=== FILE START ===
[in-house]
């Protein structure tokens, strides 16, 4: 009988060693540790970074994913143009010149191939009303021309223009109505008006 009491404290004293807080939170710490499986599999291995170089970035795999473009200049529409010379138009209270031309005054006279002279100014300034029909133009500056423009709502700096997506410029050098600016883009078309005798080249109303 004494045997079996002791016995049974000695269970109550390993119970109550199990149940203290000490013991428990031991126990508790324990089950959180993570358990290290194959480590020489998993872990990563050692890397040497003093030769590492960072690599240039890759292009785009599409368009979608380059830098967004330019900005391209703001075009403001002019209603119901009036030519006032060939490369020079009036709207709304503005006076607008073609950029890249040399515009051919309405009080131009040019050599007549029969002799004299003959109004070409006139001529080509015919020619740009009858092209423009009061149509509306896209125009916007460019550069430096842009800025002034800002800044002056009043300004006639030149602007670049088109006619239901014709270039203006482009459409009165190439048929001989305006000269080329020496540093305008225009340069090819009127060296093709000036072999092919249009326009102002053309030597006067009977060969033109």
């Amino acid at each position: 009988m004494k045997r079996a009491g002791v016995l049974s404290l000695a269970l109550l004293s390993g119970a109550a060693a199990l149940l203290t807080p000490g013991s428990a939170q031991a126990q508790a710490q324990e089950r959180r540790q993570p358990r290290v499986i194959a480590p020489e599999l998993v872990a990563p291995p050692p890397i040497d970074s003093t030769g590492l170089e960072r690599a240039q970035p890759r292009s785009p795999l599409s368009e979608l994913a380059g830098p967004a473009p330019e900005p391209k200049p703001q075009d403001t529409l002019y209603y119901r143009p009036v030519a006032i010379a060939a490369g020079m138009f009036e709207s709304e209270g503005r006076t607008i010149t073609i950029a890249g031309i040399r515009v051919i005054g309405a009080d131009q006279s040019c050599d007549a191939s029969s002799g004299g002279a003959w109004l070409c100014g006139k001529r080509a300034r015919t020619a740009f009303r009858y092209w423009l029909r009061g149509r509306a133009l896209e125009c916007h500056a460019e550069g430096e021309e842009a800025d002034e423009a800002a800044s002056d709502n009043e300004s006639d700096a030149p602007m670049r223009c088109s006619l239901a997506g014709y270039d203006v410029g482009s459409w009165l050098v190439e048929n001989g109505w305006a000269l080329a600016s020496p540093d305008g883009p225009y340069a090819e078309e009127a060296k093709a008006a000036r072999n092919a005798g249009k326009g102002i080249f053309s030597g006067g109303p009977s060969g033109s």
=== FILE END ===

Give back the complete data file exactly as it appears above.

[in-house]
């Protein structure tokens, strides 16, 4: 009988060693540790970074994913143009010149191939009303021309223009109505008006 009491404290004293807080939170710490499986599999291995170089970035795999473009200049529409010379138009209270031309005054006279002279100014300034029909133009500056423009709502700096997506410029050098600016883009078309005798080249109303 004494045997079996002791016995049974000695269970109550390993119970109550199990149940203290000490013991428990031991126990508790324990089950959180993570358990290290194959480590020489998993872990990563050692890397040497003093030769590492960072690599240039890759292009785009599409368009979608380059830098967004330019900005391209703001075009403001002019209603119901009036030519006032060939490369020079009036709207709304503005006076607008073609950029890249040399515009051919309405009080131009040019050599007549029969002799004299003959109004070409006139001529080509015919020619740009009858092209423009009061149509509306896209125009916007460019550069430096842009800025002034800002800044002056009043300004006639030149602007670049088109006619239901014709270039203006482009459409009165190439048929001989305006000269080329020496540093305008225009340069090819009127060296093709000036072999092919249009326009102002053309030597006067009977060969033109």
């Amino acid at each position: 009988m004494k045997r079996a009491g002791v016995l049974s404290l000695a269970l109550l004293s390993g119970a109550a060693a199990l149940l203290t807080p000490g013991s428990a939170q031991a126990q508790a710490q324990e089950r959180r540790q993570p358990r290290v499986i194959a480590p020489e599999l998993v872990a990563p291995p050692p890397i040497d970074s003093t030769g590492l170089e960072r690599a240039q970035p890759r292009s785009p795999l599409s368009e979608l994913a380059g830098p967004a473009p330019e900005p391209k200049p703001q075009d403001t529409l002019y209603y119901r143009p009036v030519a006032i010379a060939a490369g020079m138009f009036e709207s709304e209270g503005r006076t607008i010149t073609i950029a890249g031309i040399r515009v051919i005054g309405a009080d131009q006279s040019c050599d007549a191939s029969s002799g004299g002279a003959w109004l070409c100014g006139k001529r080509a300034r015919t020619a740009f009303r009858y092209w423009l029909r009061g149509r509306a133009l896209e125009c916007h500056a460019e550069g430096e021309e842009a800025d002034e423009a800002a800044s002056d709502n009043e300004s006639d700096a030149p602007m670049r223009c088109s006619l239901a997506g014709y270039d203006v410029g482009s459409w009165l050098v190439e048929n001989g109505w305006a000269l080329a600016s020496p540093d305008g883009p225009y340069a090819e078309e009127a060296k093709a008006a000036r072999n092919a005798g249009k326009g102002i080249f053309s030597g006067g109303p009977s060969g033109s």